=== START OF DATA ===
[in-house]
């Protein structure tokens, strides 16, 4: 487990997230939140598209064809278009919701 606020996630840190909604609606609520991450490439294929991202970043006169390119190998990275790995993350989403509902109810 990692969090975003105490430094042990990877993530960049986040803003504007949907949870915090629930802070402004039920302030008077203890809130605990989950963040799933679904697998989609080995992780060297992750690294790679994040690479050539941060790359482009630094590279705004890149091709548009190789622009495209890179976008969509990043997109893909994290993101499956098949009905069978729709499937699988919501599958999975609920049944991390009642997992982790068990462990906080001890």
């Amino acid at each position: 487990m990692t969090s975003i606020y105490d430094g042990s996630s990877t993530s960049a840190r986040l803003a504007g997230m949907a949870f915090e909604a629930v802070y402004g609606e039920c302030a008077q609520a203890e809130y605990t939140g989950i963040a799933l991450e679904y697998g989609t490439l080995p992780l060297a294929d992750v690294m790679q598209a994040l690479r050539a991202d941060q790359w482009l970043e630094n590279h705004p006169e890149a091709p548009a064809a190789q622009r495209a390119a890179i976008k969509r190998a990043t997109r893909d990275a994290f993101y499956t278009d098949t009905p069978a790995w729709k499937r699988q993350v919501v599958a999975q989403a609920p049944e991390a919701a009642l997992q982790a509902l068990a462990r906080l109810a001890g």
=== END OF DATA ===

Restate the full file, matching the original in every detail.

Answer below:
[in-house]
């Protein structure tokens, strides 16, 4: 487990997230939140598209064809278009919701 606020996630840190909604609606609520991450490439294929991202970043006169390119190998990275790995993350989403509902109810 990692969090975003105490430094042990990877993530960049986040803003504007949907949870915090629930802070402004039920302030008077203890809130605990989950963040799933679904697998989609080995992780060297992750690294790679994040690479050539941060790359482009630094590279705004890149091709548009190789622009495209890179976008969509990043997109893909994290993101499956098949009905069978729709499937699988919501599958999975609920049944991390009642997992982790068990462990906080001890």
């Amino acid at each position: 487990m990692t969090s975003i606020y105490d430094g042990s996630s990877t993530s960049a840190r986040l803003a504007g997230m949907a949870f915090e909604a629930v802070y402004g609606e039920c302030a008077q609520a203890e809130y605990t939140g989950i963040a799933l991450e679904y697998g989609t490439l080995p992780l060297a294929d992750v690294m790679q598209a994040l690479r050539a991202d941060q790359w482009l970043e630094n590279h705004p006169e890149a091709p548009a064809a190789q622009r495209a390119a890179i976008k969509r190998a990043t997109r893909d990275a994290f993101y499956t278009d098949t009905p069978a790995w729709k499937r699988q993350v919501v599958a999975q989403a609920p049944e991390a919701a009642l997992q982790a509902l068990a462990r906080l109810a001890g």